Indexed on: 01 Sep '95Published on: 01 Sep '95Published in: Biology and Fertility of Soils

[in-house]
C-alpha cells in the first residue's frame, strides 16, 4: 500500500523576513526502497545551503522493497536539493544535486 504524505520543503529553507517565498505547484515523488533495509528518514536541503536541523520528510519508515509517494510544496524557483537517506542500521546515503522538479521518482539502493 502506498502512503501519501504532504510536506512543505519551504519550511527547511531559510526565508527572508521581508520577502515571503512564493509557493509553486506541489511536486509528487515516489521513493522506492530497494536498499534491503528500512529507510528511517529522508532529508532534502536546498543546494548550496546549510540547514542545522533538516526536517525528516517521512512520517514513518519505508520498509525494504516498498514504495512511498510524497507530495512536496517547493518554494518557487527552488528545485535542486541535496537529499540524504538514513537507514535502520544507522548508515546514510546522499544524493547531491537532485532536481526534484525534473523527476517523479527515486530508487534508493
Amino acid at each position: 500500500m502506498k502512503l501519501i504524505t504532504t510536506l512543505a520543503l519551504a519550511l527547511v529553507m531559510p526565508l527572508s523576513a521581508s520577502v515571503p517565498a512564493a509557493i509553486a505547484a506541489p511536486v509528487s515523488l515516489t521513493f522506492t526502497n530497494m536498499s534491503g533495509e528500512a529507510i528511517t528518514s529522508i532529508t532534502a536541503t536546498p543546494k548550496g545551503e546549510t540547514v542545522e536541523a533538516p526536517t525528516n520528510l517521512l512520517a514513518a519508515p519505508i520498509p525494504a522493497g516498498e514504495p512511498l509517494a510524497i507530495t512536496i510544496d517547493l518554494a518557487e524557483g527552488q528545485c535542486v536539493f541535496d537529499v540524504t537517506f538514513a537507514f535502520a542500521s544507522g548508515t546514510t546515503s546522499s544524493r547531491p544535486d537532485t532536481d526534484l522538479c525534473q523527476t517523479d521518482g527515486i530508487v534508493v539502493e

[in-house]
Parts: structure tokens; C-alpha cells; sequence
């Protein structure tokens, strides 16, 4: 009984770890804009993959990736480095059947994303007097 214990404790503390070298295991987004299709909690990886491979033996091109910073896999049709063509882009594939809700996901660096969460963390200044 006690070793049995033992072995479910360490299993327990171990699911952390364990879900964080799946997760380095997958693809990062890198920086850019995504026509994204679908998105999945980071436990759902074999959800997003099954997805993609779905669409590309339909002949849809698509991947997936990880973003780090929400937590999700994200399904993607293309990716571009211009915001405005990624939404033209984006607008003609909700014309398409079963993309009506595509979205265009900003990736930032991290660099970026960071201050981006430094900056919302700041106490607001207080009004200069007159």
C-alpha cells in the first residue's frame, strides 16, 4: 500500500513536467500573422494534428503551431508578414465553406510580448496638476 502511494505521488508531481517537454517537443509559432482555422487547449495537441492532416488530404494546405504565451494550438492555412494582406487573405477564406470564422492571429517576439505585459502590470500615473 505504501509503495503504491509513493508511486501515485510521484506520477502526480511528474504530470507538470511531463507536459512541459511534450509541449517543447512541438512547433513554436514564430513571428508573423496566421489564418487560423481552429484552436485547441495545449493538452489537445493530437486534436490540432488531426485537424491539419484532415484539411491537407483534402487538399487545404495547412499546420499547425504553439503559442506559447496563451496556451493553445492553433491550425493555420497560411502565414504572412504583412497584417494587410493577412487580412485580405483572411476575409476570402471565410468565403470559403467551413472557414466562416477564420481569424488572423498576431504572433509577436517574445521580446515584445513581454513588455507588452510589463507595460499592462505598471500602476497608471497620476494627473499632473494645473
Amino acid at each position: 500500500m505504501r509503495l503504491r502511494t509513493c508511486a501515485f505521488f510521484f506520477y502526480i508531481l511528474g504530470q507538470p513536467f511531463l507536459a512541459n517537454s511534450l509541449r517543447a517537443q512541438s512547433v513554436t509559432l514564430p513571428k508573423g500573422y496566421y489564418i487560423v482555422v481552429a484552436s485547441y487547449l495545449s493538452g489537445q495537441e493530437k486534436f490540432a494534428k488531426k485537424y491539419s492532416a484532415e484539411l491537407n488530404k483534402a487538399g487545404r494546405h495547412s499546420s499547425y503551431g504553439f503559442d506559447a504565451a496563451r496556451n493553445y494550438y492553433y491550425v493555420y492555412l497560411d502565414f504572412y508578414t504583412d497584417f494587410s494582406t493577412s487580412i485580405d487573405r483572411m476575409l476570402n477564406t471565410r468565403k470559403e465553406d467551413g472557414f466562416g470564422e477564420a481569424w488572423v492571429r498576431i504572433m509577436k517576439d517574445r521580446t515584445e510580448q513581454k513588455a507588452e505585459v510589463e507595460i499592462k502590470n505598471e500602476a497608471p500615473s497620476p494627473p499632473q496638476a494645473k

Residues from some tree species may contain allelopathic chemicals that have the potential to inhibit plant growth and symbiotic N2-fixing microorganisms. Soybean [Glycine max (L.) Merr] was grown in pots to compare nodulation and N2-fixation responses of the following soil amendments: control soil, leaf compost, red oak (Quercus rubra L.) leaves, sugar maple (Acer saccharum Marsh) leaves, sycamore (Platanus occidentalis L.) leaves, black walnut (Juglans nigra L.) leaves, rye (Secale cereale L.) straw, and corn (Zea mays L.) stover. Freshly fallen leaves were collected from urban shade trees. Soil was amended with 20 g kg-1 air-dried, ground plant materials. Nodulating and nonnodulating isolines of “Clark” soybean were grown to the R2 stage to determine N2-fixation by the difference method. Although nodulation was not adversely affected, soybean grown on leaf-amended soil exhibited temporary N deficiency until nodulation. Nodule number was increased by more than 40% for soybean grown on amended soil, but nodule dry matter per plant generally was not changed compared with control soil. Nonnodulating plants were severely N deficient and stunted as a consequence of N immobilization. Nodulating soybean plants grown on leaf or crop residue amended soil were more dependent on symbiotically fixed N and had lower dry matter yields than the controls. When leaves were composted, the problem of N immobilization was avoided and dry matter yield was not reduced. No indication of an allelopathic inhibition on nodulation or N2-fixation from heavy application of oak, maple, sycamore, or walnut leaves to soil was observed.